I had a heads-up on today’s first story as I was checking the Whatsapp site of journalist colleagues this morning and saw that Javier Martinez Brocal of Rome Reports broke the news with a tweet and a photo as he was there last night when the Pope visited! A nice scoop!

The second story highlights the Holy Father’s wonderful catechesis on St. Joseph the carpenter, the worker and the importance of work in our lives. I have interspersed some photos that I love in that story. One shows Jesus as a toddler, a depiction I found online.

Several other photos depict the Holy Family with Asian traits, pictures I took on a visit to Vietnam. This sculpture is in the courtyard of Danang’s cathedral of the Sacred Heart of Jesus (known in Vietnam as ‘the pink church!).   I actually said a prayer when I first saw this sculpture, as it is so striking, so inductive to reflection – Mary with Asian characteristics who appears to be bringing water to Joseph and Jesus as they work side by side.


Pope Francis visits the “Stereosound” shop in Rome’s Pantheon area to bless the recently renovated premises.

By Vatican News staff writer

It was a huge surprise to those in the neighbourhood when on the afternoon of September 4, 2015 Pope Francis entered an optician’s in the historic centre of Rome, to change the frames of his glasses.

Then, again on December 21, 2016 when he visited the Fisioitop orthopaedic shop in the Gregorio VII area, to buy new shoes.

On Tuesday afternoon, a similar scene took place with the sudden arrival of Pope Francis in the premises of “Stereosound,” an old record shop in Via della Minerva, near the Pantheon.

Pope Francis knows the owners of the shop from his time as an Archbishop, when he stayed in the Casa del Clero in the nearby Via della Scrofa during his visits to Rome.

Blessing of the recently renovated premises

Arriving at around 7 pm in a white Fiat 500L, Pope Francis soon attracted the attention of passers-by.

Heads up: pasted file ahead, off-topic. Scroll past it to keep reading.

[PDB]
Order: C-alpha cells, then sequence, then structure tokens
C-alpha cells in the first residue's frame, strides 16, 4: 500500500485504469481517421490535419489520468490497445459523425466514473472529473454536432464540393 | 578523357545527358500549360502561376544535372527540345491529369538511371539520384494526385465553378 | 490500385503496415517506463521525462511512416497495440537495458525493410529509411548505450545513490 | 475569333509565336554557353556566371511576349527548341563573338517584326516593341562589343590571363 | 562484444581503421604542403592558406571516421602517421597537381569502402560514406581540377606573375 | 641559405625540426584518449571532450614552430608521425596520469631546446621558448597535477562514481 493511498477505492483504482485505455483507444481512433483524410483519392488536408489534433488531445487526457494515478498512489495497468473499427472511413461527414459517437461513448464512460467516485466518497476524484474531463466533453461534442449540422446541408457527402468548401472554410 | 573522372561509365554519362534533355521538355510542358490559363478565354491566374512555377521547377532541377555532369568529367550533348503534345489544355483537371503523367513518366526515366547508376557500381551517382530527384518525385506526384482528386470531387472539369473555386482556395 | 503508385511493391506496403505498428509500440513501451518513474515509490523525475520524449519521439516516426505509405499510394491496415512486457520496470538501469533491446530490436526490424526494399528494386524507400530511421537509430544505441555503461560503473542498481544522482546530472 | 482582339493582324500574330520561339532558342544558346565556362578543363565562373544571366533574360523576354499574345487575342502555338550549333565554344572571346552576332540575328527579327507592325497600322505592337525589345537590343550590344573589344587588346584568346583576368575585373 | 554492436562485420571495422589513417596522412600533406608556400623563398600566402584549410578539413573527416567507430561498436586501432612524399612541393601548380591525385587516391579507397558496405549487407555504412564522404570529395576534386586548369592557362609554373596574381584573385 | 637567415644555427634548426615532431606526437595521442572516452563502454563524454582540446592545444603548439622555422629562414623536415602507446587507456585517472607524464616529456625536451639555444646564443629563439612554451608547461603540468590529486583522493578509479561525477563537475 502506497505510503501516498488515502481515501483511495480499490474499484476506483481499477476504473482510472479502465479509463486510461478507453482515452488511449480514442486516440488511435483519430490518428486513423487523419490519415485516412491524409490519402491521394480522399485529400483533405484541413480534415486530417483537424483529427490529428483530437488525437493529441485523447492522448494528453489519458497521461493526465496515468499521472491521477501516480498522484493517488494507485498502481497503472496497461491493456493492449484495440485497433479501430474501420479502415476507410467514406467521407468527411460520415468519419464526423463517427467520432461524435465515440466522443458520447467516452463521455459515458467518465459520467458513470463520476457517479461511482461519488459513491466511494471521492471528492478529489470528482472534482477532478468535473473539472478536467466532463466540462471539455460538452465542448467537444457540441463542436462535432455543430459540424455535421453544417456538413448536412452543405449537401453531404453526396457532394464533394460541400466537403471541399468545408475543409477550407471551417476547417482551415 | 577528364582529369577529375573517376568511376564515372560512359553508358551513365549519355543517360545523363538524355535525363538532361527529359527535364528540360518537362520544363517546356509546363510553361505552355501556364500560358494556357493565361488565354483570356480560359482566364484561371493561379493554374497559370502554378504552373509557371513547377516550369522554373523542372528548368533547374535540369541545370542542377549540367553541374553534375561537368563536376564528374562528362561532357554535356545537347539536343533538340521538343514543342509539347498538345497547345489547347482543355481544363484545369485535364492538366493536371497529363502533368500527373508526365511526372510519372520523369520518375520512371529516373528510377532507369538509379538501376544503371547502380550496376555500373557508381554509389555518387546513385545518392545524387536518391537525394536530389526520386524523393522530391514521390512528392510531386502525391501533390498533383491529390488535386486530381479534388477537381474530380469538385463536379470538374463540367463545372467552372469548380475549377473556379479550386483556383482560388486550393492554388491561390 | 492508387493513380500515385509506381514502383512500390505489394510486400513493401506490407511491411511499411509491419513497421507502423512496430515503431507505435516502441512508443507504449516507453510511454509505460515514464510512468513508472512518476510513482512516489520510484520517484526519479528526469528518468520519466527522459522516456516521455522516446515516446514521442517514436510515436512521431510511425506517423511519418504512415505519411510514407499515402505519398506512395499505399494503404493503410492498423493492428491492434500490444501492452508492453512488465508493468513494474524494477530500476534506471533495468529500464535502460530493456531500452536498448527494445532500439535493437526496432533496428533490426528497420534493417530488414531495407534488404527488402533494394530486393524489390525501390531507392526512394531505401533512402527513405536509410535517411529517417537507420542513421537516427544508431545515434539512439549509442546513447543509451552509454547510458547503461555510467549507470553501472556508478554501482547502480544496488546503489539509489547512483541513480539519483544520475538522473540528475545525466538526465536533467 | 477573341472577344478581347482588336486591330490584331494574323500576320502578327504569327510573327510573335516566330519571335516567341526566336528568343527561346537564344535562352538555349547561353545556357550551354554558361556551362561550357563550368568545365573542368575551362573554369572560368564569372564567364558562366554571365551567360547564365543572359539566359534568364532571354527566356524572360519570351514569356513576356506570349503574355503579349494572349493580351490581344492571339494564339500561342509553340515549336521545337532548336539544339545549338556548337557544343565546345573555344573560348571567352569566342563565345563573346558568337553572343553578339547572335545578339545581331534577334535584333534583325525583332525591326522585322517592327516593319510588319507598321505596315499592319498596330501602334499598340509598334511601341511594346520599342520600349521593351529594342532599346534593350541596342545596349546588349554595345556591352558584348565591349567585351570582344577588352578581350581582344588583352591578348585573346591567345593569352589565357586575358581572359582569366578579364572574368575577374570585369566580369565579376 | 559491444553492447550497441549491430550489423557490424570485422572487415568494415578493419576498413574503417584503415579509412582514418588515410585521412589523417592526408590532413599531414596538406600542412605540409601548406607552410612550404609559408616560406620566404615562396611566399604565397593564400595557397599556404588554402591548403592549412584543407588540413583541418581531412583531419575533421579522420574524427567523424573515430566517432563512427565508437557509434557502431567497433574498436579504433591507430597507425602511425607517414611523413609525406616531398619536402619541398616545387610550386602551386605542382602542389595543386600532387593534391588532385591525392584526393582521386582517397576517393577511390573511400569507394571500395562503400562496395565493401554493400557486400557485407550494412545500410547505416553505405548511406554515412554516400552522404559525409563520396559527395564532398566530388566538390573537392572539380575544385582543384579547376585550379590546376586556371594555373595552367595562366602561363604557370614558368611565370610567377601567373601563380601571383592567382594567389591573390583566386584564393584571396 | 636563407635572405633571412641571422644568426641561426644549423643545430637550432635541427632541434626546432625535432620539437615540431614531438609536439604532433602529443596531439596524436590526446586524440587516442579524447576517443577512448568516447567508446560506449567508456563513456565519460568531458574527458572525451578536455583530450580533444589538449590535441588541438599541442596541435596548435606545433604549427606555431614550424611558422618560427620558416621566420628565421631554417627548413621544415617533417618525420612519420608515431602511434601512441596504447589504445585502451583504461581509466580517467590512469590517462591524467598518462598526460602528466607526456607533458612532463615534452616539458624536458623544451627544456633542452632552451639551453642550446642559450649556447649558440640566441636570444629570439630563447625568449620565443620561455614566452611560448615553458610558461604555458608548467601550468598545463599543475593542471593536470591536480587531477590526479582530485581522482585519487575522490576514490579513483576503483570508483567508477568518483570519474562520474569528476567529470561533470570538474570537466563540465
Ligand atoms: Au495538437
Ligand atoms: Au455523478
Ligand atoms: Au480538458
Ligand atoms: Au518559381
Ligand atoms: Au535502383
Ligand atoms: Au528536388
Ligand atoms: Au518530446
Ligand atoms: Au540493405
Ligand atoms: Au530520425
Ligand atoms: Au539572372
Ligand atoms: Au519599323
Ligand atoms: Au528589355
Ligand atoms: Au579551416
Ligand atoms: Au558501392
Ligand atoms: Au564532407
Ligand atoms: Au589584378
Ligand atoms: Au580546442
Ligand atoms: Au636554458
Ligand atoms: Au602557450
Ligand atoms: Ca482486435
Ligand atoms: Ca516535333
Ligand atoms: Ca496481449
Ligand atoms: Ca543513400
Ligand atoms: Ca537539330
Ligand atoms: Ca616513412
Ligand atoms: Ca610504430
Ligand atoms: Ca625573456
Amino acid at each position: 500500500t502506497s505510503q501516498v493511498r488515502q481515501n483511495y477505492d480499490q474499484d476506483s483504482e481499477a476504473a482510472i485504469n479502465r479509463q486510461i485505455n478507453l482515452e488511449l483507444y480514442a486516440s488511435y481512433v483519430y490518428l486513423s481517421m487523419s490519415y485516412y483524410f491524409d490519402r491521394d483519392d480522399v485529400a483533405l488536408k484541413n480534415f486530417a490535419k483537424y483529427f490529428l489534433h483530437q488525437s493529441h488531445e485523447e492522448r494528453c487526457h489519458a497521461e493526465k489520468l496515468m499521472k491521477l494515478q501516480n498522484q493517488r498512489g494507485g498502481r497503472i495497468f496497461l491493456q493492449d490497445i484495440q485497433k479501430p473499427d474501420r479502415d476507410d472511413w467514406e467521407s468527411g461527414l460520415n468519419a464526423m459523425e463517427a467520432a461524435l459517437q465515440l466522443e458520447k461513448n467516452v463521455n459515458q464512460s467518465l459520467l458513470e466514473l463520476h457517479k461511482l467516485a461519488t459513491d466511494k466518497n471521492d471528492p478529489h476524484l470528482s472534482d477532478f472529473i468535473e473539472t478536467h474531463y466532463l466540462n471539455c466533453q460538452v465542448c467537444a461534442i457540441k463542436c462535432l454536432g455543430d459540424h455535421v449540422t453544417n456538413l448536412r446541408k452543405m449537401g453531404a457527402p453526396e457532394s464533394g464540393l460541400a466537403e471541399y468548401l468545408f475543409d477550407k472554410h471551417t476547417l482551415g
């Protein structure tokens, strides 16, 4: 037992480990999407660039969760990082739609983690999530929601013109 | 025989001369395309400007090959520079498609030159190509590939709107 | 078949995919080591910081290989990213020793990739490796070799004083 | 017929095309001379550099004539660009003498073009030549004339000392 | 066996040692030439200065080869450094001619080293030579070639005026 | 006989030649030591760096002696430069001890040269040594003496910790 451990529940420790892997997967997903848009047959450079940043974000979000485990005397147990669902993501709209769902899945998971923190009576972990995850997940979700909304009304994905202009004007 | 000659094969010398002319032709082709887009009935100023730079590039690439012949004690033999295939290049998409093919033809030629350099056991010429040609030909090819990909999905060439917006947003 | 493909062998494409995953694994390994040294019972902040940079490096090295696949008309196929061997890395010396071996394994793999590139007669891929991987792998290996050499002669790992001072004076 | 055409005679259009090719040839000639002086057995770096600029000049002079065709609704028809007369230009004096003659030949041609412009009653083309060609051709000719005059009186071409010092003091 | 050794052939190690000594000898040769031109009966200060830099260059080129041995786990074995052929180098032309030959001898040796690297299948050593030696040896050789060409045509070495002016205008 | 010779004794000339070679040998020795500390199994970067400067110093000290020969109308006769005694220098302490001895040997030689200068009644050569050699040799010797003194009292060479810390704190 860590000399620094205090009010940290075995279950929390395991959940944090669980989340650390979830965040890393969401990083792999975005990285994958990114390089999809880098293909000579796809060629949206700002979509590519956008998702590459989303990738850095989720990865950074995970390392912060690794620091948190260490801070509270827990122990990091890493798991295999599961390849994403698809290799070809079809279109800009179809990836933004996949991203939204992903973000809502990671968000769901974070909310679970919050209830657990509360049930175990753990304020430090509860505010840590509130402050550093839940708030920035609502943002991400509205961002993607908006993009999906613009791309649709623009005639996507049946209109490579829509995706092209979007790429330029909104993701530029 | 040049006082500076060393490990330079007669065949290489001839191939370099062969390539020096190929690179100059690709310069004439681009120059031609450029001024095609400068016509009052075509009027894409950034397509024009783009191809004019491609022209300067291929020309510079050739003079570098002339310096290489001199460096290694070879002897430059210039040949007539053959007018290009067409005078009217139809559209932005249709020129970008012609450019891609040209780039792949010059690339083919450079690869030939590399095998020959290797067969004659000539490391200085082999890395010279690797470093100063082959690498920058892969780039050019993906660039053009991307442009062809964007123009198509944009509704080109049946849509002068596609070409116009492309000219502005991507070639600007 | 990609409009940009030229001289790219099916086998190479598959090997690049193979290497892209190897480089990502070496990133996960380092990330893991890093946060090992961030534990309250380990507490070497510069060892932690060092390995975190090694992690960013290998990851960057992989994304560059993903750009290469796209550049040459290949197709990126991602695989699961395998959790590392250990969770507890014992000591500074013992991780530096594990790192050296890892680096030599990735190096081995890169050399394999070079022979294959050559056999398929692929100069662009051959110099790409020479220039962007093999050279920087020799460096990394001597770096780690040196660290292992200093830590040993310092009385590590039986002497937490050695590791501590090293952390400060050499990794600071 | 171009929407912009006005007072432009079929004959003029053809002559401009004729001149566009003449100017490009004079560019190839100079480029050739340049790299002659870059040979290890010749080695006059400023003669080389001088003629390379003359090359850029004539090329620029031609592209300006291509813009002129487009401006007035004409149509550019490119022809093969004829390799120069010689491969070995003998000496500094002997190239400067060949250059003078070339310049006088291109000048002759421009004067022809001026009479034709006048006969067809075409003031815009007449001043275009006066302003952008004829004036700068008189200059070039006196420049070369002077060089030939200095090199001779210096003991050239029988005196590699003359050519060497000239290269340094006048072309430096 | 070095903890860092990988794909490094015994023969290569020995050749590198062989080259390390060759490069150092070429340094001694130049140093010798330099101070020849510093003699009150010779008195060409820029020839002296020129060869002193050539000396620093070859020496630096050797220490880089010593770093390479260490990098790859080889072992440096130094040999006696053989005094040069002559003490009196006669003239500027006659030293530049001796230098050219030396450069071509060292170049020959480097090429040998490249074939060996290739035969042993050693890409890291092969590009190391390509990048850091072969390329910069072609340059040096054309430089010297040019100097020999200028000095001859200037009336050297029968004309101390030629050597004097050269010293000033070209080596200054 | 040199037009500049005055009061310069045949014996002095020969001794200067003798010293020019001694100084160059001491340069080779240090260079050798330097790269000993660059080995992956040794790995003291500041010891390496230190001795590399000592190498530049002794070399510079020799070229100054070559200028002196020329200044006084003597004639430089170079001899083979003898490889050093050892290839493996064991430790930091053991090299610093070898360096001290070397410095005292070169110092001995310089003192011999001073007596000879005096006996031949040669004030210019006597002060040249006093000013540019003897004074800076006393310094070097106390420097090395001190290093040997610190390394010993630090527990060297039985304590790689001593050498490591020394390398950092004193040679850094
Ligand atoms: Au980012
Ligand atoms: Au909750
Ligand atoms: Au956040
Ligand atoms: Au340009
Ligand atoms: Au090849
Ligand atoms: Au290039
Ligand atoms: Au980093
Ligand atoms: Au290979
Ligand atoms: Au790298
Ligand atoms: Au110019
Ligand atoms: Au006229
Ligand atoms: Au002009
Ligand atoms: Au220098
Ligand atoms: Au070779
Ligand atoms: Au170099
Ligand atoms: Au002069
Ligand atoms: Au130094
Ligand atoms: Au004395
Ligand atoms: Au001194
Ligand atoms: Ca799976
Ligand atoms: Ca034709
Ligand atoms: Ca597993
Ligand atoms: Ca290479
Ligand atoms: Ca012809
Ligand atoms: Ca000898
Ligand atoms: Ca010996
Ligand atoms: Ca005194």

According to Matteo Bruni, director of the Holy See Press Office, Pope Francis blessed the premises, which have been recently renovated. He also took time to look around inside the shop for around ten minutes.

In the meantime, according to those present, a small crowd had gathered, ready to film the Pope’s exit with their smartphones.

They were mainly youngsters joking about what kind of music the Pope might be interested in and peering through the windows, from where Pope Francis could be seen blessing Letizia, the elderly owner, her son-in-law and her daughter.

The shop-owner’s daughter presented the Pope with a gift, wrapped in blue paper: a 33 rpm record of classical music.


Pope Francis held the weekly general audience this morning in a Paul VI Hall almost devoid of pilgrims. In the years I have attended or watched these audiences on TV, I do not recall ever seeing a gathering this small!

In the early months of 2020 with the outbreak of Covid on the world scene and a severe lockdown in Italy and the Vatican, papal audiences were streamed from the papal library online. When in-person audiences resumed, they took place in the San Damaso courtyard with 500 seats set up for the faithful in a social distancing setting.

Over time, starting last year, audiences resumed in the Paul VI Hall and on some occasions saw a half-filled hall and, on others, including recent weeks, the hall was filled to capacity. (photo Daniel Ibanez EWTN/CNA)